Open letter to the Washington State Fish and Wildlife Commission:

We respectfully request that the commission add an agenda item to the May 10, 2019 meeting. We firmly believe that Washington Department of Fish and Wildlife Policy C3009 is being violated by DFW managers. That policy states, in part, that the state’s razor clam resource is to be managed to, “…Maximize Recreational Opportunity…”

Do razor clams move laterally? DFW managers say they don’t and refuse to consider the overwhelming evidence that the theory behind the determination of recreational harvest is clearly wrong. That theory is the foundation upon which all decisions are made. Unfortunately for the public, that underpinning is as untethered as the ocean currents and shifting sands that are the habitat of this important resource.

• In the fall of 2018 DFW determined that the average clam size in the Long Beach razor clam management zone was 2.11 inches in shell length. The clams harvested April 20-21 are inexplicably large. To what can we attribute such phenomenal growth?

• In the fall of 2018 DFW found only one transect out of 24 in the Long Beach razor clam management zone with clam density (inclusive of all sizes) exceeding one clam per square meter. If 96 percent of our beach was barren last fall, how did it become broadly and densely populated with large clams?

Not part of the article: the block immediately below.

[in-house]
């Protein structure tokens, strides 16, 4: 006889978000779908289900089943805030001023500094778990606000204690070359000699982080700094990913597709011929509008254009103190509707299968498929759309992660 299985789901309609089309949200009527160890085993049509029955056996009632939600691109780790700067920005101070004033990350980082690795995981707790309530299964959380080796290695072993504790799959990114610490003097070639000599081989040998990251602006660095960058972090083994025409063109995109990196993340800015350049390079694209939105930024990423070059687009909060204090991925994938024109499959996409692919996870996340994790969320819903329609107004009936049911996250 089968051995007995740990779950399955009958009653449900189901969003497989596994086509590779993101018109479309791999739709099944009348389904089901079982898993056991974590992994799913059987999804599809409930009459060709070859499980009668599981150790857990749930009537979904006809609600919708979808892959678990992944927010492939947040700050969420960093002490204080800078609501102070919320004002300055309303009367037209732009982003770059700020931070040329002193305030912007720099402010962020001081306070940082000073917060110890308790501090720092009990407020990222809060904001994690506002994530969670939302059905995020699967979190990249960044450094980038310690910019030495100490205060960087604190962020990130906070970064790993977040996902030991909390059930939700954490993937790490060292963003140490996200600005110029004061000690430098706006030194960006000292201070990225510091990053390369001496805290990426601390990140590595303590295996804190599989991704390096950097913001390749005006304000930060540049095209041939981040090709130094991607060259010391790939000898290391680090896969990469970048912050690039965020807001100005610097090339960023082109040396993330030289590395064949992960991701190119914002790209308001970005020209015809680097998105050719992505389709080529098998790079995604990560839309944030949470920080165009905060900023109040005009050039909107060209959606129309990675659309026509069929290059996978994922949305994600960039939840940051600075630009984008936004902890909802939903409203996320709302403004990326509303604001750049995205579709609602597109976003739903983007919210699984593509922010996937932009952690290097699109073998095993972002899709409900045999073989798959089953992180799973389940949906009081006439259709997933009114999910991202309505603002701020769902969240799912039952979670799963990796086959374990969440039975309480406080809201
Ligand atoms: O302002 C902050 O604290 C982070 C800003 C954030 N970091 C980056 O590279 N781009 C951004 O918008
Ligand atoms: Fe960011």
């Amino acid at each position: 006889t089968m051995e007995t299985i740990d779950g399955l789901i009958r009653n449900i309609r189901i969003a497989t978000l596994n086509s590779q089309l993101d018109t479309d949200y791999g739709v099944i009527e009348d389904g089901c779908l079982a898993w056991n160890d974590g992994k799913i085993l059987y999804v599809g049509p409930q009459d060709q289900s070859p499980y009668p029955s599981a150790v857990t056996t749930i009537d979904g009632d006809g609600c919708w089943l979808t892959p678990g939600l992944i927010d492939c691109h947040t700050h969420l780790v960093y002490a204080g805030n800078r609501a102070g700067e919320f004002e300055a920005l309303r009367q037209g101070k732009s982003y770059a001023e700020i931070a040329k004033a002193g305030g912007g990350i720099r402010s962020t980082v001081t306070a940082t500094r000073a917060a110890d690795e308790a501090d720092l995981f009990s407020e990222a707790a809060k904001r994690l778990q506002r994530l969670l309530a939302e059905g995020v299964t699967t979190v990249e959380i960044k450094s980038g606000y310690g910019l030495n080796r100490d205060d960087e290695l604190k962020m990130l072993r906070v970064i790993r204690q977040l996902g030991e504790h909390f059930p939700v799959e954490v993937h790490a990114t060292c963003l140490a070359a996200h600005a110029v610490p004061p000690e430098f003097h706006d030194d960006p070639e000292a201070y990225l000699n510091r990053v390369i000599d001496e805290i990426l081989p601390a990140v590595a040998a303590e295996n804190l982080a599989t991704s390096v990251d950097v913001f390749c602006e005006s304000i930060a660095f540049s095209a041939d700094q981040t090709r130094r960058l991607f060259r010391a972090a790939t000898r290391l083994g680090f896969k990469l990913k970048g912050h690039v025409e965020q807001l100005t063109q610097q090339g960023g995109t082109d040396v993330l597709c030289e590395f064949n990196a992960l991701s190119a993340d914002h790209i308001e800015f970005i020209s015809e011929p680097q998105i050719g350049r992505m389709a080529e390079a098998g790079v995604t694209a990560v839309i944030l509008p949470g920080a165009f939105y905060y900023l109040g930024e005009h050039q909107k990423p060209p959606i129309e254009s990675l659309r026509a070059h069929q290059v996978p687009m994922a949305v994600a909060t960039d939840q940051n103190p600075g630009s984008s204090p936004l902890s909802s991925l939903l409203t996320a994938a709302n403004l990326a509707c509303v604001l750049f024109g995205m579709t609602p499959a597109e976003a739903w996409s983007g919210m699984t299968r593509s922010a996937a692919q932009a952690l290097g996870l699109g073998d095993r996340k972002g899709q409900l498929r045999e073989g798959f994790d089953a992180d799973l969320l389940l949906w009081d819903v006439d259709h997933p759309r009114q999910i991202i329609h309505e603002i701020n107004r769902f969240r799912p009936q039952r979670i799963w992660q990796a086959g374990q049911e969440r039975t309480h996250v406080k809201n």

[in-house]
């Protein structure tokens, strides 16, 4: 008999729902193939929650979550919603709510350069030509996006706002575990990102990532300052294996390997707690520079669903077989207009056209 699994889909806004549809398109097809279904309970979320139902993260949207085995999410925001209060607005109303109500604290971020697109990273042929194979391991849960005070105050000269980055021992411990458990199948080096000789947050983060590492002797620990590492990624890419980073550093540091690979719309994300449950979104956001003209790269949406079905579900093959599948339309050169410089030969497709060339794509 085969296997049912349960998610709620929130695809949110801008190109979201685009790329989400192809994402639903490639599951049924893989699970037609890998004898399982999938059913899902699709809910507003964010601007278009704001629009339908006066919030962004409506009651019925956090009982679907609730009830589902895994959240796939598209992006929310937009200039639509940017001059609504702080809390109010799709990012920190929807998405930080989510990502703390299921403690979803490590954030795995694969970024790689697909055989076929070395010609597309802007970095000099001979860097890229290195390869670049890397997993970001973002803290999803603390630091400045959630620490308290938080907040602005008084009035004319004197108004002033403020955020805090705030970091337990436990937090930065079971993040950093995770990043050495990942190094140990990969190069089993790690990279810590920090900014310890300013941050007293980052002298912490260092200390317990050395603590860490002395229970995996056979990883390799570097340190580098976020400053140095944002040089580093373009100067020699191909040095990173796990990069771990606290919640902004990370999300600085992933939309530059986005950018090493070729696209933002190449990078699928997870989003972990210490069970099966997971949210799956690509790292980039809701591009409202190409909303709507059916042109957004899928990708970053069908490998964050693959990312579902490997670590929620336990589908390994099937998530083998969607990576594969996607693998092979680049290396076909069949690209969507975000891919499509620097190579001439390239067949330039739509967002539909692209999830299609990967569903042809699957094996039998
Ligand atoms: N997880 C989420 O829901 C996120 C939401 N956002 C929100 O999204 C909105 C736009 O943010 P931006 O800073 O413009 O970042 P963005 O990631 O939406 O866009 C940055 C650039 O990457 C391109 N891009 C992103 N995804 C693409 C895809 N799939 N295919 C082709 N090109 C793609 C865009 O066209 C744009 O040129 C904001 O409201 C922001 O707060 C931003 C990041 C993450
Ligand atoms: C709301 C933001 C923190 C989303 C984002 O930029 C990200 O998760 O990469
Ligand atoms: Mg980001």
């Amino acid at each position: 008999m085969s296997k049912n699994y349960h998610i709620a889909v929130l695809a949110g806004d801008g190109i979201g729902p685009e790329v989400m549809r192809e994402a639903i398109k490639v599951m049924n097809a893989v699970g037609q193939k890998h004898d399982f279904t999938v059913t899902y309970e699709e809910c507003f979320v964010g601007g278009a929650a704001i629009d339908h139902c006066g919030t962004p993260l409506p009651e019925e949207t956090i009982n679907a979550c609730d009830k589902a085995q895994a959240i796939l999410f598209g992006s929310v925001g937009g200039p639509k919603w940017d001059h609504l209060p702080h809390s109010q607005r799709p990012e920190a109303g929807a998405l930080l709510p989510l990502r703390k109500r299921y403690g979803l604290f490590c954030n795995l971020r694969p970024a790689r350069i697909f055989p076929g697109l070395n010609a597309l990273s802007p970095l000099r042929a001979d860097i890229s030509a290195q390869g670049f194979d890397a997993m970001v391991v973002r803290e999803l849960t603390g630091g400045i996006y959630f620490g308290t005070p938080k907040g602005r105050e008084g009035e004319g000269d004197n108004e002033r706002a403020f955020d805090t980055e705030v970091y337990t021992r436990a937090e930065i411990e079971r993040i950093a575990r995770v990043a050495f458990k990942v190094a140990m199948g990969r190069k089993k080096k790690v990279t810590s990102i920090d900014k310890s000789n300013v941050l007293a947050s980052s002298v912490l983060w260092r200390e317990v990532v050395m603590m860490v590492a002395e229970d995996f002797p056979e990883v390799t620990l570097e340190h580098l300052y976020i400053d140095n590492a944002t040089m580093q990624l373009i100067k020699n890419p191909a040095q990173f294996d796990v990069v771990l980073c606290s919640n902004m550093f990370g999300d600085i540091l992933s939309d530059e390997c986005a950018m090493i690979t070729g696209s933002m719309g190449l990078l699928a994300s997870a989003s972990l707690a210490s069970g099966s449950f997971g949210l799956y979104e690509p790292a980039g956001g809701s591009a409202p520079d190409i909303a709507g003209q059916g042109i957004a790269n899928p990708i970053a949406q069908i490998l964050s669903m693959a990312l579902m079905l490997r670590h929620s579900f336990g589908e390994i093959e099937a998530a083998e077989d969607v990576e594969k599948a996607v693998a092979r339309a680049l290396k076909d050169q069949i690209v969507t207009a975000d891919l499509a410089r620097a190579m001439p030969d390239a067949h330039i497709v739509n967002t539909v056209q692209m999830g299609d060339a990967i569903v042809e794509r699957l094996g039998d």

• In the fall of 2018 DFW decided to give the Long Beach razor clam management zone a 2018-2019 total allowable catch of 333,557 clams. We’ve clearly exceeded that number and there’s no apparent reduction in either the density or the average size of the catch.

Either DFW’s management theory is wrong or tens of thousands of people are digging imaginary clams. We ask that the Washington Fish and Wildlife Commission review the chronic failures to accurately determine clam population characteristics and make the appropriate changes so that we discontinue the waste of our razor clam resource.

We also ask that you direct the Department of Fish and Wildlife to open the Long Beach razor clam management zone on May 18, 19, and 20, 2019.

OCEAN PARK AREA CHAMBER OF COMMERCE

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